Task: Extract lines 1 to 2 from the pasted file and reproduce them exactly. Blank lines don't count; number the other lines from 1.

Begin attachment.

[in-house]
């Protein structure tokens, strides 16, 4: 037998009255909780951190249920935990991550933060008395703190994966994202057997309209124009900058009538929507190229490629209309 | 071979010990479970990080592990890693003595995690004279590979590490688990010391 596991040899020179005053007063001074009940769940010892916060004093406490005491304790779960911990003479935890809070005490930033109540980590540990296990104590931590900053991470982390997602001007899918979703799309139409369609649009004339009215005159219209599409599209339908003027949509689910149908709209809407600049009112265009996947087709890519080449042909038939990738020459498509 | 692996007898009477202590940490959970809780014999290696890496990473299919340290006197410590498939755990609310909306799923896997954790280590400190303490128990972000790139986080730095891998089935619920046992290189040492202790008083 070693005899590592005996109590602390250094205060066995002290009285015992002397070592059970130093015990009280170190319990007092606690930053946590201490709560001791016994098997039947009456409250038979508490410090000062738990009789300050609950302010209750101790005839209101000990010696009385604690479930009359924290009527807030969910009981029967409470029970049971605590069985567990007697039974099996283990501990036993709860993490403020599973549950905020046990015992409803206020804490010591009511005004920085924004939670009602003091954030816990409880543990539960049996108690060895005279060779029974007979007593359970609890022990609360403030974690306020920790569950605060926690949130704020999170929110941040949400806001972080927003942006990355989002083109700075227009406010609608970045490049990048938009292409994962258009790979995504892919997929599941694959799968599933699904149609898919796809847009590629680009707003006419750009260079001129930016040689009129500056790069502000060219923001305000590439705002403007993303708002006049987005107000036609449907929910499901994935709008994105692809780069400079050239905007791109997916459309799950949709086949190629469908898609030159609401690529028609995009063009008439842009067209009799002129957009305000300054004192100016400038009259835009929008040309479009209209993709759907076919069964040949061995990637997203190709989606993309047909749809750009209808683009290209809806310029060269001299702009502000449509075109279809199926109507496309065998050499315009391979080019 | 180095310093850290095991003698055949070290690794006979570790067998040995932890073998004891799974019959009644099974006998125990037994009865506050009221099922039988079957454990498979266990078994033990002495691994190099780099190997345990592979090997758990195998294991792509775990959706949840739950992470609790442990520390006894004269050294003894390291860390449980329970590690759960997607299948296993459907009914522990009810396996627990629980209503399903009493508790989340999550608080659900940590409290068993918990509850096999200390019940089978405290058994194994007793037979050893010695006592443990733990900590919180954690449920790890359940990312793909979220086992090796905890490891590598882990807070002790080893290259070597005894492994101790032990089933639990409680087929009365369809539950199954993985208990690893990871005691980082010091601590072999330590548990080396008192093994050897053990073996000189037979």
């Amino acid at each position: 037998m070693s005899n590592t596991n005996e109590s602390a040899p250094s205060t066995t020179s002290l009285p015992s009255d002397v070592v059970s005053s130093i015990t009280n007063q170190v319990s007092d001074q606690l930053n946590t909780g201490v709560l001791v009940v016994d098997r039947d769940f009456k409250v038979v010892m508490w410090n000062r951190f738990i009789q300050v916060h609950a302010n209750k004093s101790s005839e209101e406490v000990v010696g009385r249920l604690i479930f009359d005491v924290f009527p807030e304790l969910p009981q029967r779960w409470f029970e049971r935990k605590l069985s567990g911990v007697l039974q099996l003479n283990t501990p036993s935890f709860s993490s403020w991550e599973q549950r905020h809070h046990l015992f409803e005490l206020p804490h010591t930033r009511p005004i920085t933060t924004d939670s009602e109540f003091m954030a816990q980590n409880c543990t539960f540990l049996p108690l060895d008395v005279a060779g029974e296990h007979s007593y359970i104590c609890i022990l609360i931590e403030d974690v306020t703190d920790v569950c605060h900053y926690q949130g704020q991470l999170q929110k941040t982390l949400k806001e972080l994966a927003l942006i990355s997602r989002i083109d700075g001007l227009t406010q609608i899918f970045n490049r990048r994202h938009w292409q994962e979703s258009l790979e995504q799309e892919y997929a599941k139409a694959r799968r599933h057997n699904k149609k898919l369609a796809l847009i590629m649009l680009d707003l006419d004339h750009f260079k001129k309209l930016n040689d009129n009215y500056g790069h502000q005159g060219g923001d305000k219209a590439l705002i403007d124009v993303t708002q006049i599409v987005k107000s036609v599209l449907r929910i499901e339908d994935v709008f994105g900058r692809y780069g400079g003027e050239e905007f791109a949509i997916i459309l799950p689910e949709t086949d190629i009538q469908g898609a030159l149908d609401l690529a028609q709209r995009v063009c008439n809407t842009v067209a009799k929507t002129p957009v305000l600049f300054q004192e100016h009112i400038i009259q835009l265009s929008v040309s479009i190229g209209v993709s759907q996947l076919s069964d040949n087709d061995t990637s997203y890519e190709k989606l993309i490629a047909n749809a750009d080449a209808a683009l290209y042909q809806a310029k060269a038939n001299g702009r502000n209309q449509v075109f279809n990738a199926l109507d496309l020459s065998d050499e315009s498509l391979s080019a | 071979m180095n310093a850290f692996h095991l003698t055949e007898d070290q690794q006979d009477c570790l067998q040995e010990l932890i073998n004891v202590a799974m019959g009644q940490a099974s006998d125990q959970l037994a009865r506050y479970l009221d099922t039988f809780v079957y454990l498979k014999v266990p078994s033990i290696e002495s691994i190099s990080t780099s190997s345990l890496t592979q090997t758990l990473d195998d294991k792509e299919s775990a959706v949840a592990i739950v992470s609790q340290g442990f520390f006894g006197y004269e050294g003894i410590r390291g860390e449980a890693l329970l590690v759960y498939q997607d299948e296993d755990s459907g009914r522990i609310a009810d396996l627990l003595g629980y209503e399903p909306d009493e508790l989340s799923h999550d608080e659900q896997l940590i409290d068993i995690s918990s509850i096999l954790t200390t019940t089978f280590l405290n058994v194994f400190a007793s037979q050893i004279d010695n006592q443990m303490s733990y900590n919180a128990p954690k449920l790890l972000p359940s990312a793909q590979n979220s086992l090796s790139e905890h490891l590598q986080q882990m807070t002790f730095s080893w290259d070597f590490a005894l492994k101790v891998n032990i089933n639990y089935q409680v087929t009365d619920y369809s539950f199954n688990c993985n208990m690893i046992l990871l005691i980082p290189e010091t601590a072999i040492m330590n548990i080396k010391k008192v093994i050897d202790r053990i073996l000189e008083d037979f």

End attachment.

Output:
[in-house]
């Protein structure tokens, strides 16, 4: 037998009255909780951190249920935990991550933060008395703190994966994202057997309209124009900058009538929507190229490629209309 | 071979010990479970990080592990890693003595995690004279590979590490688990010391 596991040899020179005053007063001074009940769940010892916060004093406490005491304790779960911990003479935890809070005490930033109540980590540990296990104590931590900053991470982390997602001007899918979703799309139409369609649009004339009215005159219209599409599209339908003027949509689910149908709209809407600049009112265009996947087709890519080449042909038939990738020459498509 | 692996007898009477202590940490959970809780014999290696890496990473299919340290006197410590498939755990609310909306799923896997954790280590400190303490128990972000790139986080730095891998089935619920046992290189040492202790008083 070693005899590592005996109590602390250094205060066995002290009285015992002397070592059970130093015990009280170190319990007092606690930053946590201490709560001791016994098997039947009456409250038979508490410090000062738990009789300050609950302010209750101790005839209101000990010696009385604690479930009359924290009527807030969910009981029967409470029970049971605590069985567990007697039974099996283990501990036993709860993490403020599973549950905020046990015992409803206020804490010591009511005004920085924004939670009602003091954030816990409880543990539960049996108690060895005279060779029974007979007593359970609890022990609360403030974690306020920790569950605060926690949130704020999170929110941040949400806001972080927003942006990355989002083109700075227009406010609608970045490049990048938009292409994962258009790979995504892919997929599941694959799968599933699904149609898919796809847009590629680009707003006419750009260079001129930016040689009129500056790069502000060219923001305000590439705002403007993303708002006049987005107000036609449907929910499901994935709008994105692809780069400079050239905007791109997916459309799950949709086949190629469908898609030159609401690529028609995009063009008439842009067209009799002129957009305000300054004192100016400038009259835009929008040309479009209209993709759907076919069964040949061995990637997203190709989606993309047909749809750009209808683009290209809806310029060269001299702009502000449509075109279809199926109507496309065998050499315009391979080019 | 180095310093850290095991003698055949070290690794006979570790067998040995932890073998004891799974019959009644099974006998125990037994009865506050009221099922039988079957454990498979266990078994033990002495691994190099780099190997345990592979090997758990195998294991792509775990959706949840739950992470609790442990520390006894004269050294003894390291860390449980329970590690759960997607299948296993459907009914522990009810396996627990629980209503399903009493508790989340999550608080659900940590409290068993918990509850096999200390019940089978405290058994194994007793037979050893010695006592443990733990900590919180954690449920790890359940990312793909979220086992090796905890490891590598882990807070002790080893290259070597005894492994101790032990089933639990409680087929009365369809539950199954993985208990690893990871005691980082010091601590072999330590548990080396008192093994050897053990073996000189037979």